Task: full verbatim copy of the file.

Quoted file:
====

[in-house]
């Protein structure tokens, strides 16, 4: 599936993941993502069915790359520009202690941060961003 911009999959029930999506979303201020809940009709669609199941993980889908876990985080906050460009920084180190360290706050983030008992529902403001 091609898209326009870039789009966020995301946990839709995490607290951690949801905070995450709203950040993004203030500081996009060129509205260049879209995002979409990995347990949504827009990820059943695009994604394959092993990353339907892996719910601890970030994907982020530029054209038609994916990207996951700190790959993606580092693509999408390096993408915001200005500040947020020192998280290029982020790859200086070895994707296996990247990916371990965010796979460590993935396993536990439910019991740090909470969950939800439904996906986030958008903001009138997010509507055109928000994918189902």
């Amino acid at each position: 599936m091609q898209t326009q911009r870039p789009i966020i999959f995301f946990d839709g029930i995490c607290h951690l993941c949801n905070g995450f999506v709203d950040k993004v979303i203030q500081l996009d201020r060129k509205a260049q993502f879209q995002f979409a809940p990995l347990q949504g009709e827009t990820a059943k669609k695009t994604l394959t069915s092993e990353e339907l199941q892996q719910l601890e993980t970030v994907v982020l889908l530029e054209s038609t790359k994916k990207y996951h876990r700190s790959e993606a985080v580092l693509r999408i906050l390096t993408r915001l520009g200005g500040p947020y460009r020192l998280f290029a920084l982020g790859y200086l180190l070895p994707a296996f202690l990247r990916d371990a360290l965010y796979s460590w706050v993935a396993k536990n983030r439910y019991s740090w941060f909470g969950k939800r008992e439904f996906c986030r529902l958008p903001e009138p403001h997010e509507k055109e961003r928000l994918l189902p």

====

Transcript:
[in-house]
């Protein structure tokens, strides 16, 4: 599936993941993502069915790359520009202690941060961003 911009999959029930999506979303201020809940009709669609199941993980889908876990985080906050460009920084180190360290706050983030008992529902403001 091609898209326009870039789009966020995301946990839709995490607290951690949801905070995450709203950040993004203030500081996009060129509205260049879209995002979409990995347990949504827009990820059943695009994604394959092993990353339907892996719910601890970030994907982020530029054209038609994916990207996951700190790959993606580092693509999408390096993408915001200005500040947020020192998280290029982020790859200086070895994707296996990247990916371990965010796979460590993935396993536990439910019991740090909470969950939800439904996906986030958008903001009138997010509507055109928000994918189902």
């Amino acid at each position: 599936m091609q898209t326009q911009r870039p789009i966020i999959f995301f946990d839709g029930i995490c607290h951690l993941c949801n905070g995450f999506v709203d950040k993004v979303i203030q500081l996009d201020r060129k509205a260049q993502f879209q995002f979409a809940p990995l347990q949504g009709e827009t990820a059943k669609k695009t994604l394959t069915s092993e990353e339907l199941q892996q719910l601890e993980t970030v994907v982020l889908l530029e054209s038609t790359k994916k990207y996951h876990r700190s790959e993606a985080v580092l693509r999408i906050l390096t993408r915001l520009g200005g500040p947020y460009r020192l998280f290029a920084l982020g790859y200086l180190l070895p994707a296996f202690l990247r990916d371990a360290l965010y796979s460590w706050v993935a396993k536990n983030r439910y019991s740090w941060f909470g969950k939800r008992e439904f996906c986030r529902l958008p903001e009138p403001h997010e509507k055109e961003r928000l994918l189902p």